Tuesday, October 28, 2008

If you don't, or can't.


My arm didn’t fit so well into the sink because the basin was small and cramped, so even bunched up and standing on a stool, it was giving me cramps to hold myself in that position to let the water run over the cut in my skin. It would have been a lot easier to do this in the bathtub, but the tub was broken and the water which poured from the nozzle was pinkish in color and I wouldn’t want that anywhere near an open wound.

If I didn’t get cleaned up soon, I’d get found out and I’d have to explain away something that didn’t happen in the better interest of avoiding talking about what really happened, which would land me in a pretty bad situation, especially in that it could get us in trouble with the landlord again and they might kick us out for good instead of just threatening it.

Someone would be asking questions regardless of how well I avoided the subject, but I just needed to get cleaned up and I hoped I didn’t bleed everywhere in the apartment across the hall. It was the first time I had tried climbing in through the window, and in my haste I cracked my elbow pretty good and sliced my arm open recoiling from it and then fell headlong through the kitchen window and into the bushes outside, one floor down.

My pants were fucked up, my ankle twisted and my arm looked like it might need stitches. The pants could be thrown out and no one would notice. My ankle would get better. But the cut looked bad. I was so scared that I could just barely register the actual pain of it, but I know it looked bad. It wasn’t bleeding too much, though. It was hard to look at it.

If I needed stitches there would be nothing that I could do about this, they would find out, and I would place all of my allowance on it that we would be kicked out of the apartment.

The next morning when I passed by Mrs. Jakob’s door, I could hear them talking inside, her and Mr. Jakob. I heard the word ‘police’ and I ran to school. I think they thought it was a burglar. By the time school was out, their broken kitchen window was replaced, and it was quiet in the complex.

In my bed, I stared at the stains on the ceiling. The apartment above ours had probably been leaking since before I was born. Any day now, some part of the apartment above might fall into mine, right through that ceiling. It might even happen while I slept in my bed, in the night, and I’d never know it happened; the ceiling would finally give way, and the softened plaster and beams or whatever would fail underneath the weight of whatever was in the room above and it would come crashing down and crush me and kill me.

I stared at the stains and thought of Mrs. Jakob.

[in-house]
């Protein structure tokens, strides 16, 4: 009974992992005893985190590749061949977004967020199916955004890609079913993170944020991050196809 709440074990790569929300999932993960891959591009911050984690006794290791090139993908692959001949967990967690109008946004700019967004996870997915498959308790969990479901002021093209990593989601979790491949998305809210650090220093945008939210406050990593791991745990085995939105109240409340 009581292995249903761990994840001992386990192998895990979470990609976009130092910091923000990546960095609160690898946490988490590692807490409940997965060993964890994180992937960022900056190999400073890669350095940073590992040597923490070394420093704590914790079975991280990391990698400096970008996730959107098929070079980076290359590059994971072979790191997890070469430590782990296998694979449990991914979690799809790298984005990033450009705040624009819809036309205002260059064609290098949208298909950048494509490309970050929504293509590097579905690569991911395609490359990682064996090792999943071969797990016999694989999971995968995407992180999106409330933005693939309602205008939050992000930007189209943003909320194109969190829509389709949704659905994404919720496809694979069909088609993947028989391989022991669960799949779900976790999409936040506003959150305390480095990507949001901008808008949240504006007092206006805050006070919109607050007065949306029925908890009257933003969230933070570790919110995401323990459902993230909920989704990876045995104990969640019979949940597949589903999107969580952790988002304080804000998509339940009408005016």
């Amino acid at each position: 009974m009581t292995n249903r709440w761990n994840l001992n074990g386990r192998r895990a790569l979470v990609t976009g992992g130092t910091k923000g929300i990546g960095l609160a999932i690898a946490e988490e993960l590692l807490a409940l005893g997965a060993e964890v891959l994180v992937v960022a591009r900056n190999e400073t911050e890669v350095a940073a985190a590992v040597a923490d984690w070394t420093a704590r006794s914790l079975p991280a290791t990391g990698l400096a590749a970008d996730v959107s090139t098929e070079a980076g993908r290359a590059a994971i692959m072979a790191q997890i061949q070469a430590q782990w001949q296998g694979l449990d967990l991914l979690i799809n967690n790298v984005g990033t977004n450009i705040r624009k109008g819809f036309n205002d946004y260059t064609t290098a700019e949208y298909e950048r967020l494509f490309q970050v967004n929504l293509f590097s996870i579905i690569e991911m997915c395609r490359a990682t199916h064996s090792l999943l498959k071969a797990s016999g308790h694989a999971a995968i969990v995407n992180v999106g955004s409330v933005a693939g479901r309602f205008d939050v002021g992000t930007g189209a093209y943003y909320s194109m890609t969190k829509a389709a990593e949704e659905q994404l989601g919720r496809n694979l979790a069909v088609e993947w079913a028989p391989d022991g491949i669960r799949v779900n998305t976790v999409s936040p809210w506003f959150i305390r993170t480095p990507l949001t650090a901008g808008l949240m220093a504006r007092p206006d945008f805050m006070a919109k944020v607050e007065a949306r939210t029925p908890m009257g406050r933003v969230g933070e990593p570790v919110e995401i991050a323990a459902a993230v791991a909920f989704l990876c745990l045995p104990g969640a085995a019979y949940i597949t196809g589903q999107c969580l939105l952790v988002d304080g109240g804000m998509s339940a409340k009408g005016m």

During the day she cries sometimes, when her husband is out at work. I slid in through the kitchen window to watch her this time, and she had no idea I was there until the little alarm went off on my wristwatch and I panicked and ran. Mrs. Jakob probably didn’t hear my watch go off, because she was in the next room and because the sound of the little alarm was so faint it couldn’t possibly work to wake anyone up from sleep. It was probably better suited as a reminder to a fully-awake person, like if they had something in the oven and were reading a book while dinner was baking.

My arm throbbed and I could barely move it all day, so I held a plastic shopping bag partly filled with ice against it. And just stared at the ceiling, thinking of Mrs. Jakob. She looked really sad to me all the time. Sometimes she winked at me, slowly, smiling a little, like she had some shameful secret and I was supposed to know what it was, or that I did know what it was. It made me feel a little shady, that strange look, and a little afraid, but also a little neat too, in some way I couldn’t know. I certainly wouldn’t mind knowing a secret with her, but I didn’t know one. She just winked at me and every time she did that I grew red in the face.

Part of me knew that I liked her, but the other part of me—the one that always made more sense out of things—would just laugh inside my head and tell me what an idiot I was being. I thought sometimes that maybe she winked at me because she liked me too. But I was in the third grade, that other part of me would say, antagonizing and shrill.

I liked to look at Mrs. Jakob whenever I could. And I did too, through her kitchen window sometimes after school, when she was sitting in the small dining room, crying very softly to herself. It was only just that one time that I went any further and crawled into the house to watch her cry.

Out in the hall, the large gray hound that belonged to another neighbor slinked past me, nosing at Mrs. Jakob’s door, and then it turned around and eyed me suspiciously. I had lately grown very nervous about the dog, and thought that maybe it knew I had broke into Mrs. Jakob’s house and that it knew I was the one who broke the window. We’d get kicked out of the apartment complex if the dog told anyone. I already broke the dryer in the basement and got caught, and I spilled bleach all over another neighbor’s television set during an Easter Egg hunt and the television blinked out and killed the power in the complex for one whole night. My parents had been so embarrassed that we hadn’t been invited to the next party that they have only just barely spoken to me since.

The gray dog sniffed at Mrs. Jakob’s door and eyed me again.

If the dog really knew what I had done then I had to get rid of the dog.

I called this kid Menden over from down the street and offered him five dollars to kill the dog. He said he would do it, though I kind of feared he’d just steal my money. But I had no choice. I gave him the money at school so the dog wouldn’t know it happened, and I told him to come over on a Sunday morning before noon when most of the people in the complex were either sleeping or at church, and I watched out from a crack in the blinds as the kid snuck into the hallway and then, a couple minutes later, snuck back out. At school he told me he hadn’t seen the dog anywhere but I told him that dog isn’t allowed inside the apartments so he’s always roaming the halls if he’s not sleeping in the sunny spots of the fenced-in yard. So Menden came back the next Sunday—at a loss of three more dollars on my part—and since that Sunday morning no one has seen the gray dog anywhere. There are badly-lit pictures of him on half-assed but seemingly earnest photocopied sheets of paper over a telephone number to call if anyone sees him, and these sheets are stapled to telephone poles across the next two streets over. I also gave Menden my lunch at school if he promised not to tell me what he did with the dog or if the dog knew that I had paid for its death.